This is the point where Netflix tried to argue that you should only count users that actually connect digitally and actually watch a film. While they originally offered digital streaming bundled with DVD rental, many of the rural customers likely never actually “connect” to the digital product. This argument may have worked for a while, but eventually Hollywood said, “No way. Here is how it is going to work. You will pay us a $/user/month for anyone that has the ‘right’ to connect to our content – regardless of whether they view it or not.” This was the term that changed Netflix pricing.

Posted by Harry at 10:08 am

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Qwikster: Not to be Confused With Quixtar, QuickStar, Kwikster, Quickster, Kwik Star, Quik-Star, or Kickstar

By  |  Posted at 3:21 am on Monday, September 19, 2011

67 Comments

The best-known name in the business of renting DVDs by mail is, of course, Netflix–a brand that’s been with us since 1998, and which is as synonymous with its category as any American company ever has been. But now it’s reserving the name “Netflix” for its streaming business and redubbing the snail-mail portion as “Qwikster.” By doing so, it’s dumping a great brand and beginning all over again with one that starts with absolutely no value whatsoever.

Already, people are amused by the fact that there’s a @qwikster account on Twitter that has nothing to do with Qwikster. But that could be just the start of the confusion. You see, it’s not instantly obvious how to spell “Qwikster”–I’ve forgotten repeatedly already–and there’s a fascinating roster of existing products and services that have similar names.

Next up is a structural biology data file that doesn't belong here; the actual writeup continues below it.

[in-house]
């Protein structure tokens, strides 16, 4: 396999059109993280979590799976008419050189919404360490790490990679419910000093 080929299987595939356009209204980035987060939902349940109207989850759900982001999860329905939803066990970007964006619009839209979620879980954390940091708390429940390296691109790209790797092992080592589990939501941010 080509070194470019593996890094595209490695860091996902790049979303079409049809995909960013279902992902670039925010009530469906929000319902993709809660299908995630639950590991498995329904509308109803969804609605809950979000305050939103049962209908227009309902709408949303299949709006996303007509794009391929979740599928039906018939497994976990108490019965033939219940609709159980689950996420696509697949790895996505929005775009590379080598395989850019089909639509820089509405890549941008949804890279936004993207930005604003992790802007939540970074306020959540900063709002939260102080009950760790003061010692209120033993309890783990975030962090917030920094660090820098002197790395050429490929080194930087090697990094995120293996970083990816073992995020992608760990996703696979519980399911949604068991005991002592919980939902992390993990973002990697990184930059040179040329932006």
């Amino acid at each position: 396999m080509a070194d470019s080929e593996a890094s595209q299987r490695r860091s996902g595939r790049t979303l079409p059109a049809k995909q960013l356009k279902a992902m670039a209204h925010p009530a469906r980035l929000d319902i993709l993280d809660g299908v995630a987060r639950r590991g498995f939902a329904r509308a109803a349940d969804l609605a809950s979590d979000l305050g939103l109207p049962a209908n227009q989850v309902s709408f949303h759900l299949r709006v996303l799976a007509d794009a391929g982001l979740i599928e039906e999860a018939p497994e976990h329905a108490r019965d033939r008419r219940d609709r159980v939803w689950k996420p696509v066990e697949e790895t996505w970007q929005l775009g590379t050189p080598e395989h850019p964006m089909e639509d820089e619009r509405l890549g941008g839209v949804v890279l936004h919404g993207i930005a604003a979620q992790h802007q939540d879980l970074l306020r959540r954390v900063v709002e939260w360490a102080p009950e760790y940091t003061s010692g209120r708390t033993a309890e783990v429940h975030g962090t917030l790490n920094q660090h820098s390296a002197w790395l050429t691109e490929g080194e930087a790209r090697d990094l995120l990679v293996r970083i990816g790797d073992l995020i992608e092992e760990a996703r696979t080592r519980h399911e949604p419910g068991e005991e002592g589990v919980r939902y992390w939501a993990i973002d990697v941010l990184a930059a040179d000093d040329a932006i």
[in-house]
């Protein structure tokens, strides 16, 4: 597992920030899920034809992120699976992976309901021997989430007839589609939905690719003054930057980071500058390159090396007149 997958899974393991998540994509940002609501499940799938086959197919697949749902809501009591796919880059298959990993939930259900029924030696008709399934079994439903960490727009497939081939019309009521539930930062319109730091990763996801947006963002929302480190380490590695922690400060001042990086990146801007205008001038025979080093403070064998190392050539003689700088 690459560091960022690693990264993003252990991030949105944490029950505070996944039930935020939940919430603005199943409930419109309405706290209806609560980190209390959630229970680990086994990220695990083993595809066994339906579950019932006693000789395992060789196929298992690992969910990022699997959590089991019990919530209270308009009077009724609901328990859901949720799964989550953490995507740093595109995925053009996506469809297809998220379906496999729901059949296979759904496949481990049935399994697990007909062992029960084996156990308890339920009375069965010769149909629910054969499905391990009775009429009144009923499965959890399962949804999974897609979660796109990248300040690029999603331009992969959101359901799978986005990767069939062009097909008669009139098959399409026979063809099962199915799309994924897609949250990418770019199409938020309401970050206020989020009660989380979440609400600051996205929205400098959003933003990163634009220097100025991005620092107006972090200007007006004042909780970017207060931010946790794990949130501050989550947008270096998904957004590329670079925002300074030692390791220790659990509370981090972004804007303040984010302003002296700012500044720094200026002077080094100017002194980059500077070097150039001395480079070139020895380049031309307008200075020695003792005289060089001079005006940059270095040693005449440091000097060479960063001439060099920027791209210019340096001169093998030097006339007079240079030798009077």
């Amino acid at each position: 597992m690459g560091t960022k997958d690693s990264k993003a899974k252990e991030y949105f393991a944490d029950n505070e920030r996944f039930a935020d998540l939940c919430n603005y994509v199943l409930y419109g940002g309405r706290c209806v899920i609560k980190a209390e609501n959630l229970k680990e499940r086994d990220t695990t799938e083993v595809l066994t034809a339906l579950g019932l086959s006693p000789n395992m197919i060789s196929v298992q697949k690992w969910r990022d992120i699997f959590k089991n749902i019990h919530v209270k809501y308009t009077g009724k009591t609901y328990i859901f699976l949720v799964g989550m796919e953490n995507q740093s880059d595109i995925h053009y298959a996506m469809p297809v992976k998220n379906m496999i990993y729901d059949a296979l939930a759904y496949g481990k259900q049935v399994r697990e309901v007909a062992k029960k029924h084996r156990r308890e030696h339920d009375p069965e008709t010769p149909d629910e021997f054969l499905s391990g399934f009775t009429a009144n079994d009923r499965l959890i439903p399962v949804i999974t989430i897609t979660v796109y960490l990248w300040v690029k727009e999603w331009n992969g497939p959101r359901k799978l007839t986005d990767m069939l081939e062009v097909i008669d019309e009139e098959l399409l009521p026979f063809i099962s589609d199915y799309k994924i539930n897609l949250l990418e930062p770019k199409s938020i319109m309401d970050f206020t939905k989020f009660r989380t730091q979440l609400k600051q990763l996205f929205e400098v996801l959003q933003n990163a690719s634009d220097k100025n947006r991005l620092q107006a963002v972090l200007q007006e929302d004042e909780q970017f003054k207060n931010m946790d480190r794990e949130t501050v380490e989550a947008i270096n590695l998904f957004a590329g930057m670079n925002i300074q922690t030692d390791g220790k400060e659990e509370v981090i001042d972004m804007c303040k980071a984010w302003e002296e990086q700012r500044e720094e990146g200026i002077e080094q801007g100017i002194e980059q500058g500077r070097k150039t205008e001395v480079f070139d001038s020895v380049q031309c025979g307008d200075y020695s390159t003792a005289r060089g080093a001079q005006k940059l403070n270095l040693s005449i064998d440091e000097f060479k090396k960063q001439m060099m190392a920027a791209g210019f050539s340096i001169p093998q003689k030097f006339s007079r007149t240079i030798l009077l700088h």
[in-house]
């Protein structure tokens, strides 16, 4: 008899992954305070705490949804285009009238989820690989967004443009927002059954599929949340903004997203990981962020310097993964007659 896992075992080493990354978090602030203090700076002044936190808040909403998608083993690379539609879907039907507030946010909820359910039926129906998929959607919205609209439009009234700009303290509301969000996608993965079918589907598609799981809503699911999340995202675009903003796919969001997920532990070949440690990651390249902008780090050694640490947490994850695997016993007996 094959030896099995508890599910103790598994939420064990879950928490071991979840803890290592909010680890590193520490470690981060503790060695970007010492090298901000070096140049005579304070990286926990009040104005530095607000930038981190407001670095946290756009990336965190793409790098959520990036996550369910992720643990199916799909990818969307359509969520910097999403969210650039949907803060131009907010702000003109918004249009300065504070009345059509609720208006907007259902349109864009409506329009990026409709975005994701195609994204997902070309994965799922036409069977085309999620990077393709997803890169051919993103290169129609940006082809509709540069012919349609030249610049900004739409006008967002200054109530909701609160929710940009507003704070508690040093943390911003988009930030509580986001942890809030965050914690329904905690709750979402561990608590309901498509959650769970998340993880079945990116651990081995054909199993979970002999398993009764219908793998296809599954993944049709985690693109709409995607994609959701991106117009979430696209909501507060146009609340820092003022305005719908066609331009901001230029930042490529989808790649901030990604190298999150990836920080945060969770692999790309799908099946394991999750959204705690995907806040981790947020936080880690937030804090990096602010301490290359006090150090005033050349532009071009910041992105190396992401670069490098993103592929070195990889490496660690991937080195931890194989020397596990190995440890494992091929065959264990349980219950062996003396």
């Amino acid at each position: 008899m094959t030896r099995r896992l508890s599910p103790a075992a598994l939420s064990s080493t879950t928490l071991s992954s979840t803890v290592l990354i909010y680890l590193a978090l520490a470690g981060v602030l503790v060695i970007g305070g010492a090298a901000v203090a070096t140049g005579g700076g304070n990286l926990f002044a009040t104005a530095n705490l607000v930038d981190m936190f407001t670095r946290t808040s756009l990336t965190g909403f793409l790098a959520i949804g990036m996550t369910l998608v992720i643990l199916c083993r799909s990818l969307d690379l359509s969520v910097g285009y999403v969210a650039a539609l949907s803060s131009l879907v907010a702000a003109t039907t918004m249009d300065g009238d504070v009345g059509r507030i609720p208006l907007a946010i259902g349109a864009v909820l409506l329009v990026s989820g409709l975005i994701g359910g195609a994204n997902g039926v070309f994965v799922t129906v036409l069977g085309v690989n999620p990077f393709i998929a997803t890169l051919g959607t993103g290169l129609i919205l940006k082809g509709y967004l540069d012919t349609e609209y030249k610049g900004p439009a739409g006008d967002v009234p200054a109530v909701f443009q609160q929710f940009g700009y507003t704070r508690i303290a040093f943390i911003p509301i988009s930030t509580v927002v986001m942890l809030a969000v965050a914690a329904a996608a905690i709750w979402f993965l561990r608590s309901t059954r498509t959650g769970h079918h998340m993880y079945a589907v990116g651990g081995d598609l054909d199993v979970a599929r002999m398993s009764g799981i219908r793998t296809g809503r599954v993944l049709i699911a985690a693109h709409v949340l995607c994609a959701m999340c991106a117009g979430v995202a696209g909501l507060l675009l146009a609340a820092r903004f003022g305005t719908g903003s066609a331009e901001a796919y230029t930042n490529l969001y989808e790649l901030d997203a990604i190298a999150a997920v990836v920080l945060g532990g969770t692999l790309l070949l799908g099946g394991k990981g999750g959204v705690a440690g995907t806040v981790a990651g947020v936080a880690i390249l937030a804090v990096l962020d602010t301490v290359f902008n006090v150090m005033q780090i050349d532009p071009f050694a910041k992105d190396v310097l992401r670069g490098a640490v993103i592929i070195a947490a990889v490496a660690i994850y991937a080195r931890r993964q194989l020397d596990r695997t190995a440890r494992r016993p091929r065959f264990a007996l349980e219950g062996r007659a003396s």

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Want to See Starz on Netflix? You’ve Got Until February

By  |  Posted at 7:38 pm on Thursday, September 1, 2011

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So much for Starz movies on Netflix. Negotiations between the two companies have fallen through, and Starz has announced that it’ll stop providing movies for Netflix’s streaming catalog on February 28, 2012.

Netflix had paid an estimated $30 million for Starz content in 2008, which in hindsight was a steal. Three years ago, Netflix had just started appearing on set-top boxes like the Xbox 360, and Hulu was still getting off the ground. To renew the deal with Starz, Netflix had earmarked $250 million, according to the AP.

UPDATE: Here’s a story by the L.A. Times’ Ben Fritz that says Netflix offered $300 million, but Starz wanted tiered pricing, which would charge subscribers a premium to view its content. Interesting, but not surprising, that Netflix didn’t want to go that route.

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Sorry, Blockbuster, It Doesn’t Sound Like You’re Rescuing Netflix Customers to Me

By  |  Posted at 2:37 am on Friday, July 15, 2011

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It isn’t easy being Blockbuster. When the company’s in the news, the news is usually lousy–like in September of last year, when the once-mighty video rental chain went bankrupt.

This, however, has been a good week for Blockbuster. Sort of. At least if you assume that a bad week for Netflix is automatically a good one for Blockbuster.

Blockbuster seems to think so. After Netflix ticked off customers by raising the cost of subscribing to plans that include both streaming and DVDs-by-mail, Blockbuster issued a press release which it titled “Blockbuster Rescues Furious Netflix Customers.” Oozing schadenfreude, it quoted Blockbuster’s president saying that Netflix’s price hikes were “shocking” and pointed out some advantages of Blockbuster over Netflix, including Blu-Ray rentals at no extra cost, the availability of game rentals, the ability to return discs to a brick-and-mortar Blockbuster location, and no 28-day delay before new titles arrive.